Routine Care Of Newborn Babies and Infants
The seemingly interminable wait of nine months is over and your bundle of joy has indeed arrived! Now is the time for knowing the correct principles of caring for your newborn baby.
Follow the following guidelines.
- Relax and enjoy the parenthood.
Don’t burden yourself with worry and anxiety by needlessly trying to find out something ‘abnormal’! (Read ‘When Abnormal is normal in newborn baby’!)
- Skin Care:
Oil massage is okay if there is no skin reaction like redness or rash afterwards. Plain olive oil or coconut oil is as good as any more expensive baby oil.
Give daily bath with pleasantly warm water. Use a baby-soap or a glycerin-soap.Dry the baby immediately.
Regularly apply fragrance-free moisturizing baby lotion.
Don’t apply ‘besan’ (Chick-pea flour) in the hope of making the baby fairer! Besan doesn’t make the skin fairer nor does it remove the facial and body hair.
Do not use talcum/baby powder as the particles may go into lungs causing problems.
- Hair Care:
Use a mild baby shampoo. For cradle cap, apply a layer of oil on the patch for about half an hour prior to shampooing it off.
- Umbilical Care:
Properly clean the umbilicus with a spirit swab till the cord falls off and the area becomes dry. If there is any redness, discharge or foul smell, show it to the doctor and start applying an antiseptic powder or ointment.
- Eye Care:
If there is any eye discharge, then wipe it with warm water and then put antibiotic eye drops/ointment according to doctor’s prescription.
Breast feeding is best feeding and it should be the first and only type of feeding whenever possible.
Bottle feeding is a compromise and its pitfalls need to be understood before starting that.
The schedule of feeds should be semi-demand schedule- that is to regularly offer the feeds around every two-to-three hours when the baby is awake and to give additional feeds if the baby demands them in between the regular scheduled feeds.
- Bowel/Bladder Care:
The frequency of stools in a newborn baby may vary from none to 10-12 per day.
The iinitial baby-stools are dark black (Meconium). Later they become greenish and then yellowish with curd-like consistency.
There may be day-to-day variations in colour, consistency and number and if the baby is otherwise active and feeding well, then such changes shouldn’t worry you.
Similarly passing stools after a gap of three- four days is also normal if the stool consistency is soft and the baby is not showing any discomfort, vomiting or abdominal distension.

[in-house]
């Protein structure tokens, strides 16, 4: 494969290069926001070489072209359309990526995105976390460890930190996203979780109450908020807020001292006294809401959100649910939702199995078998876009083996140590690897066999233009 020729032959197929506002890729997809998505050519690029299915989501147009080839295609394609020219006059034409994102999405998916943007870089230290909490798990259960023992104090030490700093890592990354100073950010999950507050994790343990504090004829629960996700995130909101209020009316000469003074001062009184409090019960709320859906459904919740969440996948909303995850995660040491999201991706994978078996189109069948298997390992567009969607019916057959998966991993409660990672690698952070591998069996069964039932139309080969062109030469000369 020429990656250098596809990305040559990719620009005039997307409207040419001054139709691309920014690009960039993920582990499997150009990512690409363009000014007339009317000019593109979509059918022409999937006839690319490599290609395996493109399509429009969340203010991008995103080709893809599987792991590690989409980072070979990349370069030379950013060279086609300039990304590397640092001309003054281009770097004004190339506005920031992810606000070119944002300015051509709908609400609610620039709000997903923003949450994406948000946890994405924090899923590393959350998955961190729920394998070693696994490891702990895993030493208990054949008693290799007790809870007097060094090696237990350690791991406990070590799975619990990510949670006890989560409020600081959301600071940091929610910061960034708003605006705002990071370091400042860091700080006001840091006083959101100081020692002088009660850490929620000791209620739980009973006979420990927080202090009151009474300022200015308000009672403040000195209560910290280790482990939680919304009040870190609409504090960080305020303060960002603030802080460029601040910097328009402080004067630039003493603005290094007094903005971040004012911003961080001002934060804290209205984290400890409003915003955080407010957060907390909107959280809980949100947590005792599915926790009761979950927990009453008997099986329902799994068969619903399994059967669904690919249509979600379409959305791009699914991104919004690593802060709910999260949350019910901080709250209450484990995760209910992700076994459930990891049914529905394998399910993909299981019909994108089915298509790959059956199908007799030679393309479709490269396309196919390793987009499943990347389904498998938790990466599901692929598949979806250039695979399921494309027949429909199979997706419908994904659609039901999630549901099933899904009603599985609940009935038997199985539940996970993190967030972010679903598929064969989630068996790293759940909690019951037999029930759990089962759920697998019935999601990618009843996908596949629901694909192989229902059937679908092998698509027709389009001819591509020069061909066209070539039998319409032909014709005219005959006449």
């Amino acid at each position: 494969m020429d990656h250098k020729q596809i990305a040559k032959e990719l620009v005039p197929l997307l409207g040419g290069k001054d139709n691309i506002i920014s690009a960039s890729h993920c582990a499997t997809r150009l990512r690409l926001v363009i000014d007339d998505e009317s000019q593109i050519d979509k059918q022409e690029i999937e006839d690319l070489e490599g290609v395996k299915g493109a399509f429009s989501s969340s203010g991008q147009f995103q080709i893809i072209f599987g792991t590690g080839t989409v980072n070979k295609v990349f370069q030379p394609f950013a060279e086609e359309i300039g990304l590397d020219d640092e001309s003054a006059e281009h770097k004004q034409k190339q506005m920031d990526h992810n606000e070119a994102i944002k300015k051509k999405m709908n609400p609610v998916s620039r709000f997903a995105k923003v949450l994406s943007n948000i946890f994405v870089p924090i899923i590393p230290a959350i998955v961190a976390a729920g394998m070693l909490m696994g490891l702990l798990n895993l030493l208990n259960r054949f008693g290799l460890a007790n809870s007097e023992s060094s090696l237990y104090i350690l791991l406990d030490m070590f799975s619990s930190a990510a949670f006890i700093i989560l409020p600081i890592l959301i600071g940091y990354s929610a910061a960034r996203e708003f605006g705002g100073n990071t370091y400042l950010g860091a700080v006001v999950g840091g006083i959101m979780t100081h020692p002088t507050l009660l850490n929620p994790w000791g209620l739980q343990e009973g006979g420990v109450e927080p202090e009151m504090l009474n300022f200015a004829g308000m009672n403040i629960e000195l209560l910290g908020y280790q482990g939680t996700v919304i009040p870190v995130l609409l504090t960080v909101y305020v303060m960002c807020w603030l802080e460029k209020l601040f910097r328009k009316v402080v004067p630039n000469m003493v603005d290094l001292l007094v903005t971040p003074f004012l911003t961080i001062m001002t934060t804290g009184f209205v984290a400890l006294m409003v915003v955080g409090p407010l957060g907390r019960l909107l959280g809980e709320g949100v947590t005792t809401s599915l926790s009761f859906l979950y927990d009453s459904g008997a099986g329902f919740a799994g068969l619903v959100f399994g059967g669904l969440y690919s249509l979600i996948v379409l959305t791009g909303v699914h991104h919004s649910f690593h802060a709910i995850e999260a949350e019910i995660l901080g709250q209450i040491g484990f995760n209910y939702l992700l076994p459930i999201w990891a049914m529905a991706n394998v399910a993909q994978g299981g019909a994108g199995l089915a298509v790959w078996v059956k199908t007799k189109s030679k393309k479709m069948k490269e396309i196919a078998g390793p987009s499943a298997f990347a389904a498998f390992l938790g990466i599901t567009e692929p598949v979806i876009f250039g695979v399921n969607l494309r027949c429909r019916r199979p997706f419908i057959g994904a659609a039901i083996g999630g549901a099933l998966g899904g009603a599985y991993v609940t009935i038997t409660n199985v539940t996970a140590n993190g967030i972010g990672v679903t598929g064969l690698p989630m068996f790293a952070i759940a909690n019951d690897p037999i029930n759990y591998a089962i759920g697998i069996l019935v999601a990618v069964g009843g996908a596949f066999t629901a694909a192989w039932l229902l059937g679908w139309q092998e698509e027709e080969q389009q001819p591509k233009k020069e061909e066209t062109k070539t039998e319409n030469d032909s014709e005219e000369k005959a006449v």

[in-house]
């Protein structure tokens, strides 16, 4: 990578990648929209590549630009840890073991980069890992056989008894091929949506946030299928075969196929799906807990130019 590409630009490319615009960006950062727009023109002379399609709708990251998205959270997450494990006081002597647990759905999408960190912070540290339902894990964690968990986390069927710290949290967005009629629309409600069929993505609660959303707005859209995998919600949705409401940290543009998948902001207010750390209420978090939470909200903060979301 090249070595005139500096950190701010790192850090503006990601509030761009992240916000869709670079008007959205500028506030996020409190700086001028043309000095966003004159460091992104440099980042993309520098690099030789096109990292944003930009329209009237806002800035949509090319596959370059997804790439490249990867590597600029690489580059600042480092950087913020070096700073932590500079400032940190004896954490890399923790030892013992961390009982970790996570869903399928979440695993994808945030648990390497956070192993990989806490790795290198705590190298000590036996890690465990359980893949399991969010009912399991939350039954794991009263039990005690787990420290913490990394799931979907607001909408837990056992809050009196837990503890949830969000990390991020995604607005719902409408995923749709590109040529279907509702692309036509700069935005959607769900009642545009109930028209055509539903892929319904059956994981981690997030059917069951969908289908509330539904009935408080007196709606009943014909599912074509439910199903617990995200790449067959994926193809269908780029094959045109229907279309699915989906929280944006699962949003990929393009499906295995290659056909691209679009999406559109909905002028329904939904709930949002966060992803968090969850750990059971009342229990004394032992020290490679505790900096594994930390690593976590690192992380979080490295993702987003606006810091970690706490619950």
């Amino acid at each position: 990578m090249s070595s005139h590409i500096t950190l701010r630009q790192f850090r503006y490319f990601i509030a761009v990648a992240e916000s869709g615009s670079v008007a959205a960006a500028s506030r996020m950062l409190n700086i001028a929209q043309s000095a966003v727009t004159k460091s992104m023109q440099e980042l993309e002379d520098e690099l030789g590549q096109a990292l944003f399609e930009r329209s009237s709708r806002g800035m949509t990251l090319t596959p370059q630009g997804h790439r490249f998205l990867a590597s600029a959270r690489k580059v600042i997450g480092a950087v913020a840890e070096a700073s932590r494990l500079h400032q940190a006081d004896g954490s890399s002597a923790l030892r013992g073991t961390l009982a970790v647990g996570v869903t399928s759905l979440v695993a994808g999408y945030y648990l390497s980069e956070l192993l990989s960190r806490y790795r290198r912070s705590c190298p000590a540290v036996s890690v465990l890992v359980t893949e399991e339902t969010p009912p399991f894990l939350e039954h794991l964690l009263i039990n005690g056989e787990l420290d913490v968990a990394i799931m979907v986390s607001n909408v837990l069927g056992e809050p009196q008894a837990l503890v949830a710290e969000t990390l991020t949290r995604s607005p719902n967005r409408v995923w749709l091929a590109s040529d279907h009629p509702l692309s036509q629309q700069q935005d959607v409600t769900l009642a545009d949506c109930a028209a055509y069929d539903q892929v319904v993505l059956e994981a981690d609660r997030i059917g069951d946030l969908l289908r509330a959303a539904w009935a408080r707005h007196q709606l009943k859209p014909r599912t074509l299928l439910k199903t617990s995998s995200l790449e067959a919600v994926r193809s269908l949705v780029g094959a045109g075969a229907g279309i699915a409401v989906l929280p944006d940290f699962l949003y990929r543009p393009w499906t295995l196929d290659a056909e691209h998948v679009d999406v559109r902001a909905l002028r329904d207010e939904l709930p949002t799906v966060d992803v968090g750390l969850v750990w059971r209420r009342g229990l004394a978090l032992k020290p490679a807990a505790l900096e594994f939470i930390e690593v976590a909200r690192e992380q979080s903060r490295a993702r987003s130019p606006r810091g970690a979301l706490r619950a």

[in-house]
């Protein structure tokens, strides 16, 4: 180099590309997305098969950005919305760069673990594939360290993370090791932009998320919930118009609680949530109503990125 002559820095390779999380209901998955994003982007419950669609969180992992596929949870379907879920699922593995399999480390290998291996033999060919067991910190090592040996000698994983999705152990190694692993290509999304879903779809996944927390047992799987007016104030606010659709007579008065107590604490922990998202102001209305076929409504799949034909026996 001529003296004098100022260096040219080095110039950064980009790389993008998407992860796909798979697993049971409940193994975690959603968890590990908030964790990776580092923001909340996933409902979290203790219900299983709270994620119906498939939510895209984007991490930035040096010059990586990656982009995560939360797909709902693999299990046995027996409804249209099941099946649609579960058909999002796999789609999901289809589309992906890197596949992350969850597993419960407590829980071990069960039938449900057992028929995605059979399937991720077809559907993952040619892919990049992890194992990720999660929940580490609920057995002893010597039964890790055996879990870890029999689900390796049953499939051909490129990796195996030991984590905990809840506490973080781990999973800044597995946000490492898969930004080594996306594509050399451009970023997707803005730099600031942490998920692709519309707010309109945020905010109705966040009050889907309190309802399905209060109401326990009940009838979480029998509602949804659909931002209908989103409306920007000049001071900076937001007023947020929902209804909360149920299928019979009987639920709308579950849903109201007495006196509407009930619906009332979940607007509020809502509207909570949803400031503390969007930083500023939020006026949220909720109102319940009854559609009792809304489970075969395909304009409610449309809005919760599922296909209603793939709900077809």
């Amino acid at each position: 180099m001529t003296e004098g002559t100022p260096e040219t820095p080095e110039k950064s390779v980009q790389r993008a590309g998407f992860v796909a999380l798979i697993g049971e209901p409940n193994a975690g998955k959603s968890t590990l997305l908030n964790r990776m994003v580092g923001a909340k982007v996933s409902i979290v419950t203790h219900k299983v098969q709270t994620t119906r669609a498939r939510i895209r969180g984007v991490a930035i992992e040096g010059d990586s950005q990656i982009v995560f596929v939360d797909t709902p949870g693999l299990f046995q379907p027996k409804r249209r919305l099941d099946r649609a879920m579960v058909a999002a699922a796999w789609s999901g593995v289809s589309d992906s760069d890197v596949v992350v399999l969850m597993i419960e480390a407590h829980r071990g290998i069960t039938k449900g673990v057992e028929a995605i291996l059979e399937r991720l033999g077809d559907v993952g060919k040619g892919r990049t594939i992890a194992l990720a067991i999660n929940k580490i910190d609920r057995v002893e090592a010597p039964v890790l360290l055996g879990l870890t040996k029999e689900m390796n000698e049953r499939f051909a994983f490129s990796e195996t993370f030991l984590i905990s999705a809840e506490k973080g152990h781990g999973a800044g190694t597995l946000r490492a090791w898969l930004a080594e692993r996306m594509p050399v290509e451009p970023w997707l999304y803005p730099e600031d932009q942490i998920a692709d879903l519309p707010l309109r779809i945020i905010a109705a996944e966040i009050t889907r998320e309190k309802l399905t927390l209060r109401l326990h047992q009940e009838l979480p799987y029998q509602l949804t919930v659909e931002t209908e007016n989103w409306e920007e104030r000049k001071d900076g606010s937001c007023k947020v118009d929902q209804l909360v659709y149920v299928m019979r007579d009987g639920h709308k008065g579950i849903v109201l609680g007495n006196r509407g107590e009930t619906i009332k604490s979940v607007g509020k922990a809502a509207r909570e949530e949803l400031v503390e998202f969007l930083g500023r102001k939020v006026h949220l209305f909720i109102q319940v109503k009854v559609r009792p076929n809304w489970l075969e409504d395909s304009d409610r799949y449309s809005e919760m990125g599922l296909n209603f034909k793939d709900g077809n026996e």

A well-fed baby will usually pass light yellow or watery urine 6-8 times in a day.
- Nappy Care
Regularly change nappies. Change after every soiling (urine/stool) and every three hours.
Wipe the soiled nappy area with plain water or water-soaked cotton swab. Do not use the readymade baby-wipes regularly as they tend to irritate the skin.
Apply a protective barrier cream (Zinc or petroleum jelly based) to the nappy area after cleaning and pat-drying.
- Temperature control:
Maintain a comfortable ambient temperature (20-22 *C) and cover the baby adequately. Usually for a normal newborn, one can almost follow the adult temperature comfort level to decide the room temperature and clothing.
The average sleeping time is around 18-20 hours in this period but it may vary from baby to baby. Expect that baby might stay awake during nights and sleep throughout days. Be prepared for sleepless nights but look at their brighter side!
Use preferably pull-down type of cotton clothes without beads, buttons or knots. Wrapping in a sheet is a popular Indian way and the babies usually enjoy that. But beware of the fact that in warm weathers, this wrapping practice can lead to excessive sweating and dehydration.
Symptoms ike occasional regurgitation of milk, noisy breathing (because of small size of airways), snoring, sneezing and warm forehead are harmless.
- Consult a doctor:
Consult your doctor when there is a disconcerting symptom like lethargy, refusal to feed, poor sucking, fever, cough, breathing difficulty, bluish discoloration of tongue or lips, discharge from eyes/ears/umbilicus.
- Regular Follow-ups:
To check the baby’s growth, development, feeding pattern, vaccination and any other symptom.
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